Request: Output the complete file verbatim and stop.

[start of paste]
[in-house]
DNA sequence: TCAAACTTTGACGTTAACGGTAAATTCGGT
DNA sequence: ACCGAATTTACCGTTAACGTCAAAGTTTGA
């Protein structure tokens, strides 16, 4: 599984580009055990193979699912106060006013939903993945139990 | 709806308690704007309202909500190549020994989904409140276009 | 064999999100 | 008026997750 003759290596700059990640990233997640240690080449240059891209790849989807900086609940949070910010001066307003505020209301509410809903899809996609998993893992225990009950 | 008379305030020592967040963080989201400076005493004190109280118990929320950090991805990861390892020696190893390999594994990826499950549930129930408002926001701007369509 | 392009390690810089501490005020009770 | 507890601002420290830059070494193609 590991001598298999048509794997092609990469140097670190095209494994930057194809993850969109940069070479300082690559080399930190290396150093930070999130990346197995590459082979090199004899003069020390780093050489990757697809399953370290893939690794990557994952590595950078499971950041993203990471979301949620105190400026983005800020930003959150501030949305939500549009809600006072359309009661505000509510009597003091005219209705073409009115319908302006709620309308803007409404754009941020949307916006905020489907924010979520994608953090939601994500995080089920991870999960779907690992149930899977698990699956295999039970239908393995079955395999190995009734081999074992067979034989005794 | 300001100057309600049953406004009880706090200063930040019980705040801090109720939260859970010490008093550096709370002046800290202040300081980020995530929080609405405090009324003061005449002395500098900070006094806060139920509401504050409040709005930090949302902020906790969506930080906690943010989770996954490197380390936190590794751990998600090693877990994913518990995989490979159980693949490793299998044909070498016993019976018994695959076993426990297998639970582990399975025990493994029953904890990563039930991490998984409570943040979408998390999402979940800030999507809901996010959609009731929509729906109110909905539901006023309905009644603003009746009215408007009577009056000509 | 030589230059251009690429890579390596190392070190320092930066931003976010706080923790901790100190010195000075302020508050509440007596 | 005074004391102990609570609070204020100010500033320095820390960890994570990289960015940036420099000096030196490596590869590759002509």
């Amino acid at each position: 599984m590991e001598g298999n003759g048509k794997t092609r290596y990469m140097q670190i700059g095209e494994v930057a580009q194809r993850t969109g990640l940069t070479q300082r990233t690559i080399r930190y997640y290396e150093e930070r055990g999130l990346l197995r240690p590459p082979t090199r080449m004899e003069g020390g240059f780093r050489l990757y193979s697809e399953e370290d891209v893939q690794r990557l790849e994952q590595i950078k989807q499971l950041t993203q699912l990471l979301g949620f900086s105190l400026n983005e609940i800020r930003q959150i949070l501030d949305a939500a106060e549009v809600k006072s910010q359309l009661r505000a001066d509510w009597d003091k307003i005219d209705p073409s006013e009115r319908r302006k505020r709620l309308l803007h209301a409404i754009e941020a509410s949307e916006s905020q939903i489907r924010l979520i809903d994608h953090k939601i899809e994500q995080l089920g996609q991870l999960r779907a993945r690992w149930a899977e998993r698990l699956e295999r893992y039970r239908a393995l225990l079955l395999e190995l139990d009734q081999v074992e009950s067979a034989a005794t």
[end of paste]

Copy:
[in-house]
DNA sequence: TCAAACTTTGACGTTAACGGTAAATTCGGT
DNA sequence: ACCGAATTTACCGTTAACGTCAAAGTTTGA
């Protein structure tokens, strides 16, 4: 599984580009055990193979699912106060006013939903993945139990 | 709806308690704007309202909500190549020994989904409140276009 | 064999999100 | 008026997750 003759290596700059990640990233997640240690080449240059891209790849989807900086609940949070910010001066307003505020209301509410809903899809996609998993893992225990009950 | 008379305030020592967040963080989201400076005493004190109280118990929320950090991805990861390892020696190893390999594994990826499950549930129930408002926001701007369509 | 392009390690810089501490005020009770 | 507890601002420290830059070494193609 590991001598298999048509794997092609990469140097670190095209494994930057194809993850969109940069070479300082690559080399930190290396150093930070999130990346197995590459082979090199004899003069020390780093050489990757697809399953370290893939690794990557994952590595950078499971950041993203990471979301949620105190400026983005800020930003959150501030949305939500549009809600006072359309009661505000509510009597003091005219209705073409009115319908302006709620309308803007409404754009941020949307916006905020489907924010979520994608953090939601994500995080089920991870999960779907690992149930899977698990699956295999039970239908393995079955395999190995009734081999074992067979034989005794 | 300001100057309600049953406004009880706090200063930040019980705040801090109720939260859970010490008093550096709370002046800290202040300081980020995530929080609405405090009324003061005449002395500098900070006094806060139920509401504050409040709005930090949302902020906790969506930080906690943010989770996954490197380390936190590794751990998600090693877990994913518990995989490979159980693949490793299998044909070498016993019976018994695959076993426990297998639970582990399975025990493994029953904890990563039930991490998984409570943040979408998390999402979940800030999507809901996010959609009731929509729906109110909905539901006023309905009644603003009746009215408007009577009056000509 | 030589230059251009690429890579390596190392070190320092930066931003976010706080923790901790100190010195000075302020508050509440007596 | 005074004391102990609570609070204020100010500033320095820390960890994570990289960015940036420099000096030196490596590869590759002509």
């Amino acid at each position: 599984m590991e001598g298999n003759g048509k794997t092609r290596y990469m140097q670190i700059g095209e494994v930057a580009q194809r993850t969109g990640l940069t070479q300082r990233t690559i080399r930190y997640y290396e150093e930070r055990g999130l990346l197995r240690p590459p082979t090199r080449m004899e003069g020390g240059f780093r050489l990757y193979s697809e399953e370290d891209v893939q690794r990557l790849e994952q590595i950078k989807q499971l950041t993203q699912l990471l979301g949620f900086s105190l400026n983005e609940i800020r930003q959150i949070l501030d949305a939500a106060e549009v809600k006072s910010q359309l009661r505000a001066d509510w009597d003091k307003i005219d209705p073409s006013e009115r319908r302006k505020r709620l309308l803007h209301a409404i754009e941020a509410s949307e916006s905020q939903i489907r924010l979520i809903d994608h953090k939601i899809e994500q995080l089920g996609q991870l999960r779907a993945r690992w149930a899977e998993r698990l699956e295999r893992y039970r239908a393995l225990l079955l395999e190995l139990d009734q081999v074992e009950s067979a034989a005794t």